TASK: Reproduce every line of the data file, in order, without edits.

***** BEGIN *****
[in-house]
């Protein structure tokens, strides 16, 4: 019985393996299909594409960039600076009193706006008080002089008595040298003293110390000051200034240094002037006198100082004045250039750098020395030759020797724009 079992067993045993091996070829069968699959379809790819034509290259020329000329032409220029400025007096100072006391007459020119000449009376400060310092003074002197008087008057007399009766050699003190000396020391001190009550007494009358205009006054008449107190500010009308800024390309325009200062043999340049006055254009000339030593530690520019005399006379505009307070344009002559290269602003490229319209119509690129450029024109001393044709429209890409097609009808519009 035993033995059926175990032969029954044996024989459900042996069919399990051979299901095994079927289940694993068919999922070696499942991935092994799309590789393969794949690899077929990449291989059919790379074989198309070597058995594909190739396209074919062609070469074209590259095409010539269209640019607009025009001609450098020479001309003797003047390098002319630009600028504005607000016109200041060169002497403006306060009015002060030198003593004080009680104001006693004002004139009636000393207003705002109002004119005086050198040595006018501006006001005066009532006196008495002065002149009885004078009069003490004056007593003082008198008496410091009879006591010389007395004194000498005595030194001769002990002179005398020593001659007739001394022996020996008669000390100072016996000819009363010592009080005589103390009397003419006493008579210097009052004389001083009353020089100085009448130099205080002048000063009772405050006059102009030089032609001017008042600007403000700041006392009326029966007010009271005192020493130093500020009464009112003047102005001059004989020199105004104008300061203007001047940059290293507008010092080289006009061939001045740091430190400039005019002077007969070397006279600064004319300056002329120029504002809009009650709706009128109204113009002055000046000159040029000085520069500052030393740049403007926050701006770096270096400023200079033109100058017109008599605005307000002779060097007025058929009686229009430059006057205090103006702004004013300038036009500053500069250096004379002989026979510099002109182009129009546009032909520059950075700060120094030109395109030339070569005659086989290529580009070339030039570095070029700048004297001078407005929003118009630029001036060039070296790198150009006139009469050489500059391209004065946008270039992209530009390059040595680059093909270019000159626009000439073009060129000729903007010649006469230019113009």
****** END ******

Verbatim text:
[in-house]
């Protein structure tokens, strides 16, 4: 019985393996299909594409960039600076009193706006008080002089008595040298003293110390000051200034240094002037006198100082004045250039750098020395030759020797724009 079992067993045993091996070829069968699959379809790819034509290259020329000329032409220029400025007096100072006391007459020119000449009376400060310092003074002197008087008057007399009766050699003190000396020391001190009550007494009358205009006054008449107190500010009308800024390309325009200062043999340049006055254009000339030593530690520019005399006379505009307070344009002559290269602003490229319209119509690129450029024109001393044709429209890409097609009808519009 035993033995059926175990032969029954044996024989459900042996069919399990051979299901095994079927289940694993068919999922070696499942991935092994799309590789393969794949690899077929990449291989059919790379074989198309070597058995594909190739396209074919062609070469074209590259095409010539269209640019607009025009001609450098020479001309003797003047390098002319630009600028504005607000016109200041060169002497403006306060009015002060030198003593004080009680104001006693004002004139009636000393207003705002109002004119005086050198040595006018501006006001005066009532006196008495002065002149009885004078009069003490004056007593003082008198008496410091009879006591010389007395004194000498005595030194001769002990002179005398020593001659007739001394022996020996008669000390100072016996000819009363010592009080005589103390009397003419006493008579210097009052004389001083009353020089100085009448130099205080002048000063009772405050006059102009030089032609001017008042600007403000700041006392009326029966007010009271005192020493130093500020009464009112003047102005001059004989020199105004104008300061203007001047940059290293507008010092080289006009061939001045740091430190400039005019002077007969070397006279600064004319300056002329120029504002809009009650709706009128109204113009002055000046000159040029000085520069500052030393740049403007926050701006770096270096400023200079033109100058017109008599605005307000002779060097007025058929009686229009430059006057205090103006702004004013300038036009500053500069250096004379002989026979510099002109182009129009546009032909520059950075700060120094030109395109030339070569005659086989290529580009070339030039570095070029700048004297001078407005929003118009630029001036060039070296790198150009006139009469050489500059391209004065946008270039992209530009390059040595680059093909270019000159626009000439073009060129000729903007010649006469230019113009």